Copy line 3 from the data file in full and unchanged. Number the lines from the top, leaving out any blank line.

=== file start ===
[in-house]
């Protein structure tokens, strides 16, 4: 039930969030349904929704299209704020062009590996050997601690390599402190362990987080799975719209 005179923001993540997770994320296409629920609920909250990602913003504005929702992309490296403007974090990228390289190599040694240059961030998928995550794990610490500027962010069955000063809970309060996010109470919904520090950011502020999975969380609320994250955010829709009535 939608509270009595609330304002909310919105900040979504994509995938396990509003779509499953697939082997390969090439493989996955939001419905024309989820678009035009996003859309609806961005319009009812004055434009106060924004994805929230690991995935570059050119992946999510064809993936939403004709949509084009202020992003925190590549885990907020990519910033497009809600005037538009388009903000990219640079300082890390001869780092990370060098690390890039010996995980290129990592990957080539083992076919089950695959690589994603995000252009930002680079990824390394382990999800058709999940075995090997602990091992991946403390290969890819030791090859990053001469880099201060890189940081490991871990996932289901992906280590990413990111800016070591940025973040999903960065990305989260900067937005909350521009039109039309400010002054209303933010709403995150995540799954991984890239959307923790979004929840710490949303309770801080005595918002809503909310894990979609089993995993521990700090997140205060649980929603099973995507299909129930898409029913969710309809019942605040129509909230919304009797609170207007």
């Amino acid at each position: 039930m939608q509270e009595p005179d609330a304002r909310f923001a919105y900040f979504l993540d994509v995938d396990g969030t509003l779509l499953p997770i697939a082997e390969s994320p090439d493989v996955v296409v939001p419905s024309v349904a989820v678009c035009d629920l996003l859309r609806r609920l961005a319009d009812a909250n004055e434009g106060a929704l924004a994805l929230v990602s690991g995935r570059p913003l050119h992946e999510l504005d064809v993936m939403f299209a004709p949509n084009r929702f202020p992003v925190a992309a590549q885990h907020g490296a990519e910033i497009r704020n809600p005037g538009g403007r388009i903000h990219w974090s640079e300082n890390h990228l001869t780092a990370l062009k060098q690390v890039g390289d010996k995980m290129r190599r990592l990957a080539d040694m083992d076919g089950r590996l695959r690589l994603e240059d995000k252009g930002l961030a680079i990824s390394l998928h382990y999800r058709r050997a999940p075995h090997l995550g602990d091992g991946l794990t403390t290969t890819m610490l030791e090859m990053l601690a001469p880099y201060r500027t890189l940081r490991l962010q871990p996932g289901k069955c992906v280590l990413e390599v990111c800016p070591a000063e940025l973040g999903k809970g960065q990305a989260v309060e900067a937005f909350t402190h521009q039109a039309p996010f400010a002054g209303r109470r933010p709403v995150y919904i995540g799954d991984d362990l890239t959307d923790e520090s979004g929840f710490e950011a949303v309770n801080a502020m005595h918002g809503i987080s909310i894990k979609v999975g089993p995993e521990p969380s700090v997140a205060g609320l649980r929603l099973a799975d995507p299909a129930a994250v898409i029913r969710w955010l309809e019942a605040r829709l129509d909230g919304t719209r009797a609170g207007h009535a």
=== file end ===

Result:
């Amino acid at each position: 039930m939608q509270e009595p005179d609330a304002r909310f923001a919105y900040f979504l993540d994509v995938d396990g969030t509003l779509l499953p997770i697939a082997e390969s994320p090439d493989v996955v296409v939001p419905s024309v349904a989820v678009c035009d629920l996003l859309r609806r609920l961005a319009d009812a909250n004055e434009g106060a929704l924004a994805l929230v990602s690991g995935r570059p913003l050119h992946e999510l504005d064809v993936m939403f299209a004709p949509n084009r929702f202020p992003v925190a992309a590549q885990h907020g490296a990519e910033i497009r704020n809600p005037g538009g403007r388009i903000h990219w974090s640079e300082n890390h990228l001869t780092a990370l062009k060098q690390v890039g390289d010996k995980m290129r190599r990592l990957a080539d040694m083992d076919g089950r590996l695959r690589l994603e240059d995000k252009g930002l961030a680079i990824s390394l998928h382990y999800r058709r050997a999940p075995h090997l995550g602990d091992g991946l794990t403390t290969t890819m610490l030791e090859m990053l601690a001469p880099y201060r500027t890189l940081r490991l962010q871990p996932g289901k069955c992906v280590l990413e390599v990111c800016p070591a000063e940025l973040g999903k809970g960065q990305a989260v309060e900067a937005f909350t402190h521009q039109a039309p996010f400010a002054g209303r109470r933010p709403v995150y919904i995540g799954d991984d362990l890239t959307d923790e520090s979004g929840f710490e950011a949303v309770n801080a502020m005595h918002g809503i987080s909310i894990k979609v999975g089993p995993e521990p969380s700090v997140a205060g609320l649980r929603l099973a799975d995507p299909a129930a994250v898409i029913r969710w955010l309809e019942a605040r829709l129509d909230g919304t719209r009797a609170g207007h009535a």